The PSNI spends nearly £1,000 a day on whistleblowers and counting.
ata, obtained by our sister magazine The Belfast Telegraph via Freedom of Information, shows that over £1.7million has been paid out to whistleblowers over the past five years.
Covert human intelligence (CHIS) sources are used to obtain information about criminal activity, but they are controversial.
Over the years, several reports from the Police Ombudsman have raised serious concerns about the use of whistleblowers in paramilitary gangs.
The most recent, published earlier this year, looked at the policing of killings by loyalist terrorists in south Belfast from 1990 to 1998.
Concerns raised by Ombudsman Marie Anderson included the “continued, unwarranted use by the Special Department of whistleblowers involved in serious crime, including homicide, and its passive ‘blinding of the eye’ at such activities”.
The informants in question were members of the UDA or the UFF.
Much of the uneasiness associated with managing whistleblowers is related to the fact that they often engage in criminal activity in order to deter any suspicions raised by their co-workers.
What level of crime they are allowed to engage in by their leaders to maintain their cover is a source of constant controversy.
In 2021/22 the PSNI paid £362,286 to whistleblowers, up from £343,006 the previous year.
£1,735,177 has been spent since the start of 2017/18.
The PSNI did not disclose any further information, citing several exceptions under the Freedom of Information Act.
“CHIS (regardless of their motivation) provide information at particular personal risk to themselves and their families,” the PSNI said.
“As previous cases have shown, identified CHIS can result in significant physical harm or psychological trauma resulting from the threat of physical harm.
“This issue is particularly acute in cases involving serious crime and terrorism, where the threat to individuals is significant.
“The health and safety of everyone is important to the PSNI. The PSNI does not release information that could jeopardize the identification of an informant.
“Given the current security climate in the UK, no information should be disclosed that could assist a terrorist. To what extent confirmation or denial can help a terrorist is unknown, but it is clear that it will impact a force’s ability to monitor terrorist activity.
“The public trusts the PSNI to make appropriate decisions related to their safety and security. The only way to reduce risk is to be careful about what is made publicly available and, in certain circumstances like these, to confirm or deny that information is held.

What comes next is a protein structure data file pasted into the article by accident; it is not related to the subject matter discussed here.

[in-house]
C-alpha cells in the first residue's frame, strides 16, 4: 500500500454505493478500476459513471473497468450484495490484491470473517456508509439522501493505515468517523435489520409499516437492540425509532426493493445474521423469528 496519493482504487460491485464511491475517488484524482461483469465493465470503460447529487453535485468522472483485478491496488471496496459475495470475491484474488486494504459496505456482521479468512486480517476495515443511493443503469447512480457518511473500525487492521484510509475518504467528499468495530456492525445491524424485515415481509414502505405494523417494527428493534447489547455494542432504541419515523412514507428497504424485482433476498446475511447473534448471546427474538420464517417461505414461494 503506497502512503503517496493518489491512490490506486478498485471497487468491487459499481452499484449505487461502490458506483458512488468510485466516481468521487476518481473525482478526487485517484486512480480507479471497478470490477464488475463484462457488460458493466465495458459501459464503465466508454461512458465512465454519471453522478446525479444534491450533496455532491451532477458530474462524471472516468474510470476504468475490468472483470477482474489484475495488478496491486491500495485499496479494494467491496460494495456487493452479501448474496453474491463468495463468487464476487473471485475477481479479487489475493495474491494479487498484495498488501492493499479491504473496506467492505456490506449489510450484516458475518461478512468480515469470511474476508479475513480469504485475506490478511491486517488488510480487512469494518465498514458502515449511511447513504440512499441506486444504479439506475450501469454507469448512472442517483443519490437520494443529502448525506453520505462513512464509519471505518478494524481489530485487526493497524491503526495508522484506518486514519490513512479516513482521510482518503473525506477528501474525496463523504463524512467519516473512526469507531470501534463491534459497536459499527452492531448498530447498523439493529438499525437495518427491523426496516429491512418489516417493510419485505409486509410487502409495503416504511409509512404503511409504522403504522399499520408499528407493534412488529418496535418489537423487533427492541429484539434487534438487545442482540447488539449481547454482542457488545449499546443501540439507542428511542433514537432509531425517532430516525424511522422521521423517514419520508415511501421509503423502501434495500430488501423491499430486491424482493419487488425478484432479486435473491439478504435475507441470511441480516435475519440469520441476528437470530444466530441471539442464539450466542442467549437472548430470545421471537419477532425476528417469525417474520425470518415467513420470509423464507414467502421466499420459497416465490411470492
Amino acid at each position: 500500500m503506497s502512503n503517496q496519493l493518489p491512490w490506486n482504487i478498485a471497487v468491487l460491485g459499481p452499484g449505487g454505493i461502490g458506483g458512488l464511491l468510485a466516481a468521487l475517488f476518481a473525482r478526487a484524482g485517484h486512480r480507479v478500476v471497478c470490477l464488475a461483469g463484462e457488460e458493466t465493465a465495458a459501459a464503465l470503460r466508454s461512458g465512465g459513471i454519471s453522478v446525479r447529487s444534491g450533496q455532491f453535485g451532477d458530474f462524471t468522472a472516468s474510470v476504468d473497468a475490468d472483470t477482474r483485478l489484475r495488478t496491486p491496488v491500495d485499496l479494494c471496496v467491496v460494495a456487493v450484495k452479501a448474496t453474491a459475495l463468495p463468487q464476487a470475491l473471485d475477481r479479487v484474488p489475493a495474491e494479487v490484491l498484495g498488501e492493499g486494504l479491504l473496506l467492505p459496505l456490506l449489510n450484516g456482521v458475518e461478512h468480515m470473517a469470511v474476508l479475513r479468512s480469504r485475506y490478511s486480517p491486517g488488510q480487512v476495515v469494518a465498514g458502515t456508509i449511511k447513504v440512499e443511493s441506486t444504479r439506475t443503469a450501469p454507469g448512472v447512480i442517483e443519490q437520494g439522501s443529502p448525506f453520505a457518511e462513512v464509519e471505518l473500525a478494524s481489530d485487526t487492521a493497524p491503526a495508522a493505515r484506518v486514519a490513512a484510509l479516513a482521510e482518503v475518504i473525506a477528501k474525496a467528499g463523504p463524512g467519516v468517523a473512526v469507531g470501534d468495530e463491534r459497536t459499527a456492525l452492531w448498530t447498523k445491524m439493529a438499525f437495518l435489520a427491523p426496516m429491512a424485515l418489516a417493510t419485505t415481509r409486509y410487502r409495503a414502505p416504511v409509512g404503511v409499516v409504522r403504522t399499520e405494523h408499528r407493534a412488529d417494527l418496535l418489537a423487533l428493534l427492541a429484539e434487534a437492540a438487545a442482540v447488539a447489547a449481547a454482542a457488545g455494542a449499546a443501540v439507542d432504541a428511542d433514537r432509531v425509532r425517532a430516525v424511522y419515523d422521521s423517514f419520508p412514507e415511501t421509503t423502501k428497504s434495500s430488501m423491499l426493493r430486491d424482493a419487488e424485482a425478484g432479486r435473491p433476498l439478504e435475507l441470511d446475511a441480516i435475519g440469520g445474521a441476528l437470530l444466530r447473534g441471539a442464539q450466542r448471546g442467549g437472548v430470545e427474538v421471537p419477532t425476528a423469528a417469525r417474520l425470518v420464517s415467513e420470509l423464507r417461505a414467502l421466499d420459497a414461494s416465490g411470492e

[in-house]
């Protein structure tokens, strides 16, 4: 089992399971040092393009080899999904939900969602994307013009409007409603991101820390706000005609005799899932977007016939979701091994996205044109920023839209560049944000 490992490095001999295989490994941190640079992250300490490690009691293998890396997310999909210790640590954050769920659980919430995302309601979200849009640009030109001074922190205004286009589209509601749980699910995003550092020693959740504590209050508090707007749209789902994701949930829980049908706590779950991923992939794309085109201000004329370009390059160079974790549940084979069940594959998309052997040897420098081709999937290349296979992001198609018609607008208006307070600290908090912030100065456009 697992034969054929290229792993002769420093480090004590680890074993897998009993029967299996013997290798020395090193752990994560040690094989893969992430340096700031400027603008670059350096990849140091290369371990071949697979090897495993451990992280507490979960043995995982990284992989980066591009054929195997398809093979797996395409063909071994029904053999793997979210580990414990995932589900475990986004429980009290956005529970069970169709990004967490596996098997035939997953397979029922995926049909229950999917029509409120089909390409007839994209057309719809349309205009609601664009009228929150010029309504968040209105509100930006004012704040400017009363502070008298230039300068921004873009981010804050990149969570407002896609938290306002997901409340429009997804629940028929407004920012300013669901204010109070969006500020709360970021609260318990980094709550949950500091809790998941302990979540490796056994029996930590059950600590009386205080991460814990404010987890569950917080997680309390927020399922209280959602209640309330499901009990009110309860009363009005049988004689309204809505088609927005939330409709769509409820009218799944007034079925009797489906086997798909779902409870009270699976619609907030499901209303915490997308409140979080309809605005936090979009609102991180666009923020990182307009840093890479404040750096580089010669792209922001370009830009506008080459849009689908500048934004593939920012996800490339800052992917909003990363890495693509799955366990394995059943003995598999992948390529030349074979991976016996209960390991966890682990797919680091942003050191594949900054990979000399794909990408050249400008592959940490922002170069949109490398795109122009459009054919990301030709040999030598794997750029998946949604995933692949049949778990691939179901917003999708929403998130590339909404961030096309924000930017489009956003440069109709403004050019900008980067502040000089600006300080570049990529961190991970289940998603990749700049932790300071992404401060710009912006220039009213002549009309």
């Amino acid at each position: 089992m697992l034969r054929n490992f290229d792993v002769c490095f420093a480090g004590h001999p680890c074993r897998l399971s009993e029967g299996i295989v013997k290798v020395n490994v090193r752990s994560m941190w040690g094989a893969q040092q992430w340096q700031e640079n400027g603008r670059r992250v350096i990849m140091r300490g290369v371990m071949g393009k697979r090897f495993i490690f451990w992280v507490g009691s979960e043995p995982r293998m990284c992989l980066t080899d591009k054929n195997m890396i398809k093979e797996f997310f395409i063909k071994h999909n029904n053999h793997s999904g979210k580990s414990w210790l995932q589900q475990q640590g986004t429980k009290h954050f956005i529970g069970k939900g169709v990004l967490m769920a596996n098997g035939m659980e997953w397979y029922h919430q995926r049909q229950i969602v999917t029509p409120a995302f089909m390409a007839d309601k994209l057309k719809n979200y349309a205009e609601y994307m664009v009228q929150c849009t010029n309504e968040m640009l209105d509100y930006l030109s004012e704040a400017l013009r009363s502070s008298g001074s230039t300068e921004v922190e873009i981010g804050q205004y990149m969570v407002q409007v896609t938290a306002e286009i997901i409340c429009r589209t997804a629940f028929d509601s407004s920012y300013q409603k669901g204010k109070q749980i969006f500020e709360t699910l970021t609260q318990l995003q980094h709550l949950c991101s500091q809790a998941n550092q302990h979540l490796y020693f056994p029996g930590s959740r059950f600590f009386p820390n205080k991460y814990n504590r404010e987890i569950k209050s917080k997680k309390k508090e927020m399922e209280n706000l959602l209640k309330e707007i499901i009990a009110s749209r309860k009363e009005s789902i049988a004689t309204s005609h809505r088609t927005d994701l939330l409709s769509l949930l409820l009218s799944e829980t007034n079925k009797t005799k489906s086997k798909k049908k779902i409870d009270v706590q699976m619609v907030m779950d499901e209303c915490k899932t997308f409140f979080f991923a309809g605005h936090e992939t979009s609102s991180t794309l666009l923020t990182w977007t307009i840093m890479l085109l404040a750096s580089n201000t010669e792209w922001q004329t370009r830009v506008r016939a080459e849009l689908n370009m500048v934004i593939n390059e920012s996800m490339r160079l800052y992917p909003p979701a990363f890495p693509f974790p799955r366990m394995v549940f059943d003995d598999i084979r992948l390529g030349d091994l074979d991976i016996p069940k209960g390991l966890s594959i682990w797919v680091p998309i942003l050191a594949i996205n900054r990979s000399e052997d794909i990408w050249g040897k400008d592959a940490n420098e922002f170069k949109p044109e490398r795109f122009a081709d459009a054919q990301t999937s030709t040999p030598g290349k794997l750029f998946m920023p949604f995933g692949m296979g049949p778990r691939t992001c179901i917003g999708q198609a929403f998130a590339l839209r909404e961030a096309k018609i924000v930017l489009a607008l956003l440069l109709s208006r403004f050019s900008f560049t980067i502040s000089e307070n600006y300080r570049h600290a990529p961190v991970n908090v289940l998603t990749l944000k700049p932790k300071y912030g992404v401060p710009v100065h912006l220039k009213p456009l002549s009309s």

“The cumulative effect of terrorists gathering intelligence from multiple sources would paint a picture of vulnerabilities in specific scenarios. As more information is revealed over time, the tactical infrastructure of not just a force area, but of the country as a whole, becomes more detailed.
“Any incident resulting from such disclosure would by default compromise national security.”
The numbers related solely to the PSNI’s handling of informants. MI5 deals with much of the intelligence information related to national security while also dealing with agents.
Last August, MI5 agent Brian McFadden arranged meetings of New IRA leadership which were bugged and led to the arrest of a number of people.
Trevor Clarke, a member of the DUP Police Council, said it was a “sad reflection” of our society in 2022 that £1,000 a day would have to be spent on whistleblowers, but it was a “price well worth paying.” ‘ to protect everyone in Northern Ireland from terrorism and criminal gangs.
“The intelligence teams that worked so doggedly in the 1970s, 80s and 90s are often criticized for the way agents were handled, but it was their success that castrated the terrorist organizations.
“They are often the unsung heroes of the peace process.
“The PIRA was so infiltrated that they were suspicious of each other and couldn’t function.
“Indeed, even in Republican circles today, people at the top of Sinn Féin are rumored about their relationship with the security services. Ultimately, the security services were critical to defeating terrorism from our streets.
“Recently, too, the undermining of dissident Republicans has been led by intelligence agencies, again showing the price is worth paying. There is no price to put a price on a life saved.”
https://www.independent.ie/irish-news/revealed-psni-paying-out-1000-a-day-to-informants-41917393.html Revealed: PSNI pays £1,000 a day to whistleblowers